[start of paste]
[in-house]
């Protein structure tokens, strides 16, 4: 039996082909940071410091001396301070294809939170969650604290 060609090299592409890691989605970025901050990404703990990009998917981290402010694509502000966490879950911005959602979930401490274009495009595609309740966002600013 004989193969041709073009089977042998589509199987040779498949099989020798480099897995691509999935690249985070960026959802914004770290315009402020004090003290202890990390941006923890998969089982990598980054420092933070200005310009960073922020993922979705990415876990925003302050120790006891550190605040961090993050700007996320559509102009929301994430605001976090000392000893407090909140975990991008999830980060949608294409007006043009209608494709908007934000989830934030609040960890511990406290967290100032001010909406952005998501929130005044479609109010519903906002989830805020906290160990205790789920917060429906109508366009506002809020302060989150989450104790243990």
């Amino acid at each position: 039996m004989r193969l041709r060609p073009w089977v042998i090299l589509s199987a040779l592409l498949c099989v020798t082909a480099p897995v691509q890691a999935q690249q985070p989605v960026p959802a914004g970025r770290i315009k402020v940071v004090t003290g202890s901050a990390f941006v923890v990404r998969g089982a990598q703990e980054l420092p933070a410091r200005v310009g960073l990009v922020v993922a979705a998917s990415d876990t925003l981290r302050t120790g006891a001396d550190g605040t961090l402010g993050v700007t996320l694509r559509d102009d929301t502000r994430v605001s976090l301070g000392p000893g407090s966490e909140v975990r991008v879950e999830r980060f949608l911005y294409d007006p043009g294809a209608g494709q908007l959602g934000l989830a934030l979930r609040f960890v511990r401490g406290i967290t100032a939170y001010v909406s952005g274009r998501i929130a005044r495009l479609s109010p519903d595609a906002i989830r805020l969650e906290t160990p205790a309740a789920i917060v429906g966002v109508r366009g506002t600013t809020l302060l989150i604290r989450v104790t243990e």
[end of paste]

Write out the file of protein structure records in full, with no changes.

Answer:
[in-house]
């Protein structure tokens, strides 16, 4: 039996082909940071410091001396301070294809939170969650604290 060609090299592409890691989605970025901050990404703990990009998917981290402010694509502000966490879950911005959602979930401490274009495009595609309740966002600013 004989193969041709073009089977042998589509199987040779498949099989020798480099897995691509999935690249985070960026959802914004770290315009402020004090003290202890990390941006923890998969089982990598980054420092933070200005310009960073922020993922979705990415876990925003302050120790006891550190605040961090993050700007996320559509102009929301994430605001976090000392000893407090909140975990991008999830980060949608294409007006043009209608494709908007934000989830934030609040960890511990406290967290100032001010909406952005998501929130005044479609109010519903906002989830805020906290160990205790789920917060429906109508366009506002809020302060989150989450104790243990």
């Amino acid at each position: 039996m004989r193969l041709r060609p073009w089977v042998i090299l589509s199987a040779l592409l498949c099989v020798t082909a480099p897995v691509q890691a999935q690249q985070p989605v960026p959802a914004g970025r770290i315009k402020v940071v004090t003290g202890s901050a990390f941006v923890v990404r998969g089982a990598q703990e980054l420092p933070a410091r200005v310009g960073l990009v922020v993922a979705a998917s990415d876990t925003l981290r302050t120790g006891a001396d550190g605040t961090l402010g993050v700007t996320l694509r559509d102009d929301t502000r994430v605001s976090l301070g000392p000893g407090s966490e909140v975990r991008v879950e999830r980060f949608l911005y294409d007006p043009g294809a209608g494709q908007l959602g934000l989830a934030l979930r609040f960890v511990r401490g406290i967290t100032a939170y001010v909406s952005g274009r998501i929130a005044r495009l479609s109010p519903d595609a906002i989830r805020l969650e906290t160990p205790a309740a789920i917060v429906g966002v109508r366009g506002t600013t809020l302060l989150i604290r989450v104790t243990e």